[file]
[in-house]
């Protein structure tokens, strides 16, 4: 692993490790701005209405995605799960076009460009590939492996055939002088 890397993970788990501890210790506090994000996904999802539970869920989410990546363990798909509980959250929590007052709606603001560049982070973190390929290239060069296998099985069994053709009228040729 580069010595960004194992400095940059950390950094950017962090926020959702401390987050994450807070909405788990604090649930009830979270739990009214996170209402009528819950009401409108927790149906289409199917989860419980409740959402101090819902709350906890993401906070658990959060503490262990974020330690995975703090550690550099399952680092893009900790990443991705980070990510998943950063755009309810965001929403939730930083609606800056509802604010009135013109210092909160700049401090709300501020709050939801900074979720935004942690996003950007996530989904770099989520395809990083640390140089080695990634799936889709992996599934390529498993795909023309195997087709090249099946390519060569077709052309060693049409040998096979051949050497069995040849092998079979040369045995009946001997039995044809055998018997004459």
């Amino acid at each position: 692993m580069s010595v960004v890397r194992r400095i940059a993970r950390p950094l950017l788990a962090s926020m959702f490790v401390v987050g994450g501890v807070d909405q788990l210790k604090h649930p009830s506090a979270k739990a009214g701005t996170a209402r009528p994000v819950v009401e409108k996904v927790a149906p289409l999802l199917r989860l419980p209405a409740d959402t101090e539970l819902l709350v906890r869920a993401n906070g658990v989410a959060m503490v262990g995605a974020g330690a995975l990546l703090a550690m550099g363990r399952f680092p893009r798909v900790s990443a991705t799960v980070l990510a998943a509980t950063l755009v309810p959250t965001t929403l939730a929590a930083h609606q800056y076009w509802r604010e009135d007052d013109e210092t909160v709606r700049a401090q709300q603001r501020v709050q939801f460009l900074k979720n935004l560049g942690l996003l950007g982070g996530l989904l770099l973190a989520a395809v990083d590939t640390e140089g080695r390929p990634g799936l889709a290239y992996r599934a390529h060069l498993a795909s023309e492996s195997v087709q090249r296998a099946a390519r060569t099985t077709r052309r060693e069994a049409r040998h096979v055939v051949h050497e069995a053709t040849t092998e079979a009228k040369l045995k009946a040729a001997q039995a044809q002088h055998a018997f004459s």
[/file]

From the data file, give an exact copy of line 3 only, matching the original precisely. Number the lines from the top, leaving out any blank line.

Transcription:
């Amino acid at each position: 692993m580069s010595v960004v890397r194992r400095i940059a993970r950390p950094l950017l788990a962090s926020m959702f490790v401390v987050g994450g501890v807070d909405q788990l210790k604090h649930p009830s506090a979270k739990a009214g701005t996170a209402r009528p994000v819950v009401e409108k996904v927790a149906p289409l999802l199917r989860l419980p209405a409740d959402t101090e539970l819902l709350v906890r869920a993401n906070g658990v989410a959060m503490v262990g995605a974020g330690a995975l990546l703090a550690m550099g363990r399952f680092p893009r798909v900790s990443a991705t799960v980070l990510a998943a509980t950063l755009v309810p959250t965001t929403l939730a929590a930083h609606q800056y076009w509802r604010e009135d007052d013109e210092t909160v709606r700049a401090q709300q603001r501020v709050q939801f460009l900074k979720n935004l560049g942690l996003l950007g982070g996530l989904l770099l973190a989520a395809v990083d590939t640390e140089g080695r390929p990634g799936l889709a290239y992996r599934a390529h060069l498993a795909s023309e492996s195997v087709q090249r296998a099946a390519r060569t099985t077709r052309r060693e069994a049409r040998h096979v055939v051949h050497e069995a053709t040849t092998e079979a009228k040369l045995k009946a040729a001997q039995a044809q002088h055998a018997f004459s």